The mothers’ role in prospering a mindful consumer in Sri Lanka


  • E.S. Wickramasekera University of Sri Jayewardenepura
  • D.N. Wickramasekera University of Sri Jayewardenepura



Purpose: This study provides new understandings of the socio-structural elements that support (or undermine) domestic daily mindful consumption behaviours of kids and young adults of Sri Lanka. The process of mindful consumption and its adoption at home has been explored with the aim to understand how mothers have influenced their children in becoming mindful consumers.

Design/methodology/approach: The findings presented are derived from 25 in-depth interviews with mothers and children in the context of Sri Lanka.

Findings: It was evident that the Sri Lankan mothers are encouraging their child’s mindset and behaviour in terms of Limited Acquisitive consumption, Poor Aspirational consumption, Limited Repetitive consumption, caring for the community, caring for nature, and caring for self were found as the aspects of mindful consumption that were influenced by the mothers. Reducing, Reusing, Rejecting, Recycling and Redefining were the common mindful practices that were inspired by mothers which were highlighted by the respondents as shaped by mothers in terms of the child’s mindful mindset and mindful behaviour.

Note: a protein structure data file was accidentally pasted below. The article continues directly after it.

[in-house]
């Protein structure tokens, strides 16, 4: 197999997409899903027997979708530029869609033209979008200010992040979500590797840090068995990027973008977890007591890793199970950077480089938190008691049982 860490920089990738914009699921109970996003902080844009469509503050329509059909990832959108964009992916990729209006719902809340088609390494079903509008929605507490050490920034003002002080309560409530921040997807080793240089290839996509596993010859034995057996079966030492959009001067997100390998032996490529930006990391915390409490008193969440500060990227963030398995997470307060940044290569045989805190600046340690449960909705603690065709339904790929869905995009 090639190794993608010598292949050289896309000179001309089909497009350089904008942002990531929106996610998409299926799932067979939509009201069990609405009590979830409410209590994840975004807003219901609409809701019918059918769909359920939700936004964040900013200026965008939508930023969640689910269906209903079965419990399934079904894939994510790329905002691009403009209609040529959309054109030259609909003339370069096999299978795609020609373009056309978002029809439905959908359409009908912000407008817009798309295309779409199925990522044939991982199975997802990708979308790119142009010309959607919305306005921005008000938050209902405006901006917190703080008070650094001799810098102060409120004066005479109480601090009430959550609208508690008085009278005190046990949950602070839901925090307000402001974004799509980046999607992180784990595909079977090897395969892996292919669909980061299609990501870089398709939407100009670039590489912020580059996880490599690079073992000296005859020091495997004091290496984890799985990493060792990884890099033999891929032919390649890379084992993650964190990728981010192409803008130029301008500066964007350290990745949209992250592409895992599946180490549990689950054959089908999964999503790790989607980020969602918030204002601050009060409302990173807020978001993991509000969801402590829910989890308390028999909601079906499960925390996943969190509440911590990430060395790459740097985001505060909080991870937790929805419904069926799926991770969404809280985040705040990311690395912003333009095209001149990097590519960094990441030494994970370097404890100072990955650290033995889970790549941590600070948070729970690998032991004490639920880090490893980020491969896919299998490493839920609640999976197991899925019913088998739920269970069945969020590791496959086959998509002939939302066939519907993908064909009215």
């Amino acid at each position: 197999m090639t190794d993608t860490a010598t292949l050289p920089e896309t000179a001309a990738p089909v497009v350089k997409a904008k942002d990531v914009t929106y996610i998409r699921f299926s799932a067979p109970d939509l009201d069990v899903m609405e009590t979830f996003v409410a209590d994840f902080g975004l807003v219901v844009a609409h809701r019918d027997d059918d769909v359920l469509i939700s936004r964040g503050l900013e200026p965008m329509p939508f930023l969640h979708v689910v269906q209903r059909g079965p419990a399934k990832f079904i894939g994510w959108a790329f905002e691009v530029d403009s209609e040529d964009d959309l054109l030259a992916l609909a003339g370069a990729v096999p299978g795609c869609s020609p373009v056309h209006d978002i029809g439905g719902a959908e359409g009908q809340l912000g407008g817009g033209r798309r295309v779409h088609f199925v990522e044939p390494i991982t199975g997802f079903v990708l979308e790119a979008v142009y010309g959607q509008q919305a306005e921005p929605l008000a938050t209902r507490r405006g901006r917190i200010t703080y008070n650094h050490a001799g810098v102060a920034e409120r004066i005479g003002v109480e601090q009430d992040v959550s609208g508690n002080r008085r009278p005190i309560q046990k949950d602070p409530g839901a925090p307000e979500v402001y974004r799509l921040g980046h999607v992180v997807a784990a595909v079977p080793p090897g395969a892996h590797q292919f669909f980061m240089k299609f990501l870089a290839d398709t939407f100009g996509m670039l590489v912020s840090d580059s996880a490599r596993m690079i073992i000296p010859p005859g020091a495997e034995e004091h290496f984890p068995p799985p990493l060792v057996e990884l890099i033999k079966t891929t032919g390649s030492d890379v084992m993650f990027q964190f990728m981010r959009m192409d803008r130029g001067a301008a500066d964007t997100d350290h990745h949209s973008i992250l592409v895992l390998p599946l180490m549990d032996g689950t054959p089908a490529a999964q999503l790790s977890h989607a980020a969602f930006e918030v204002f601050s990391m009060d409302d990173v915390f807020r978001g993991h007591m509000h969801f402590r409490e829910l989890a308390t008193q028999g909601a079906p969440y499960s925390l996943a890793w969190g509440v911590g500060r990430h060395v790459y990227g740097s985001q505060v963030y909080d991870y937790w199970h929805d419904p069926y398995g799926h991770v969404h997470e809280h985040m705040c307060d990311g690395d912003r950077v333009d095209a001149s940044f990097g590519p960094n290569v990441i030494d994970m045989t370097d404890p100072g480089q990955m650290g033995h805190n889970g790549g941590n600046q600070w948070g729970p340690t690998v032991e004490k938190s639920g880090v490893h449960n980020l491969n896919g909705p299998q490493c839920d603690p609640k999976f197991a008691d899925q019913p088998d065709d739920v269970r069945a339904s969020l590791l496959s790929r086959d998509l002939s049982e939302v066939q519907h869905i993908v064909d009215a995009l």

Originality: This paper makes an important contribution to the field by studying the domestic mindful consumption practices adopted and taught to kids and young adults by their mothers.


Implications: Findings have practical implications for businesses that want to maximize stakeholder satisfaction through their corporate social responsibility activities and expand their opportunities for goodwill and company growth. Finally, this study implies the managerial and social aspects to improve mindfulness and thereby accomplish the goal of sustainability.

Keywords: Mindfulness, Mindful Consumption, Children, Mothers, Sri Lanka